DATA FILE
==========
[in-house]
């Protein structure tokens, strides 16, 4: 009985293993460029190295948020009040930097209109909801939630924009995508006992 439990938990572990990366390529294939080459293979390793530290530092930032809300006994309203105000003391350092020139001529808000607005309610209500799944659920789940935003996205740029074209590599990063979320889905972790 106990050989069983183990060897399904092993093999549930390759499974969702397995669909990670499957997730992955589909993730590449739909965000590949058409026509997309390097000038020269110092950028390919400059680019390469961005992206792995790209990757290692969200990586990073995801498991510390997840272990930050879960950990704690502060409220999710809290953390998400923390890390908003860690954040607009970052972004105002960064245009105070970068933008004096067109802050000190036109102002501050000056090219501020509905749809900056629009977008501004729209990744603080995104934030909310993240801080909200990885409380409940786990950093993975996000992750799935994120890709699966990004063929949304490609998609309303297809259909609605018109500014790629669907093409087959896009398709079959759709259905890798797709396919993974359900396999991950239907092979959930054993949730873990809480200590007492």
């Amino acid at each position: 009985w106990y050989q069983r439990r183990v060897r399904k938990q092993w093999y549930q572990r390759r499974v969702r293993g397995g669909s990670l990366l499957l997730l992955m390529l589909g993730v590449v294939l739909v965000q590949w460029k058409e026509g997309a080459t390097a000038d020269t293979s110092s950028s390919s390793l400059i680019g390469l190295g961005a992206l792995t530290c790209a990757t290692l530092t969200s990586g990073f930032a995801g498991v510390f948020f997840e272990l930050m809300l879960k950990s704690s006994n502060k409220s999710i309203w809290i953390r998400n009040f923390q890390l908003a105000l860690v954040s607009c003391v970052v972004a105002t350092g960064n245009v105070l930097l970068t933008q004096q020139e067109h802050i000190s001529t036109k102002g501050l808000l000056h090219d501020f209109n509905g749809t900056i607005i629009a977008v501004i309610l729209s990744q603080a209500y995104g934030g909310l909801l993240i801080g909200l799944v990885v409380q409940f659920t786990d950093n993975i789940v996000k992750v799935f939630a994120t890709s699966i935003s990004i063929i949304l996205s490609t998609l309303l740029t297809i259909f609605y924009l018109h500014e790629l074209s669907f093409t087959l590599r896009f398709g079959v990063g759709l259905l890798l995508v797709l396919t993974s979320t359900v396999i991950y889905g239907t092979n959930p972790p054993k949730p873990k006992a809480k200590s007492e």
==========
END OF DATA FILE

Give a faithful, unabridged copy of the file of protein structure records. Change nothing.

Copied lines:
[in-house]
């Protein structure tokens, strides 16, 4: 009985293993460029190295948020009040930097209109909801939630924009995508006992 439990938990572990990366390529294939080459293979390793530290530092930032809300006994309203105000003391350092020139001529808000607005309610209500799944659920789940935003996205740029074209590599990063979320889905972790 106990050989069983183990060897399904092993093999549930390759499974969702397995669909990670499957997730992955589909993730590449739909965000590949058409026509997309390097000038020269110092950028390919400059680019390469961005992206792995790209990757290692969200990586990073995801498991510390997840272990930050879960950990704690502060409220999710809290953390998400923390890390908003860690954040607009970052972004105002960064245009105070970068933008004096067109802050000190036109102002501050000056090219501020509905749809900056629009977008501004729209990744603080995104934030909310993240801080909200990885409380409940786990950093993975996000992750799935994120890709699966990004063929949304490609998609309303297809259909609605018109500014790629669907093409087959896009398709079959759709259905890798797709396919993974359900396999991950239907092979959930054993949730873990809480200590007492």
């Amino acid at each position: 009985w106990y050989q069983r439990r183990v060897r399904k938990q092993w093999y549930q572990r390759r499974v969702r293993g397995g669909s990670l990366l499957l997730l992955m390529l589909g993730v590449v294939l739909v965000q590949w460029k058409e026509g997309a080459t390097a000038d020269t293979s110092s950028s390919s390793l400059i680019g390469l190295g961005a992206l792995t530290c790209a990757t290692l530092t969200s990586g990073f930032a995801g498991v510390f948020f997840e272990l930050m809300l879960k950990s704690s006994n502060k409220s999710i309203w809290i953390r998400n009040f923390q890390l908003a105000l860690v954040s607009c003391v970052v972004a105002t350092g960064n245009v105070l930097l970068t933008q004096q020139e067109h802050i000190s001529t036109k102002g501050l808000l000056h090219d501020f209109n509905g749809t900056i607005i629009a977008v501004i309610l729209s990744q603080a209500y995104g934030g909310l909801l993240i801080g909200l799944v990885v409380q409940f659920t786990d950093n993975i789940v996000k992750v799935f939630a994120t890709s699966i935003s990004i063929i949304l996205s490609t998609l309303l740029t297809i259909f609605y924009l018109h500014e790629l074209s669907f093409t087959l590599r896009f398709g079959v990063g759709l259905l890798l995508v797709l396919t993974s979320t359900v396999i991950y889905g239907t092979n959930p972790p054993k949730p873990k006992a809480k200590s007492e």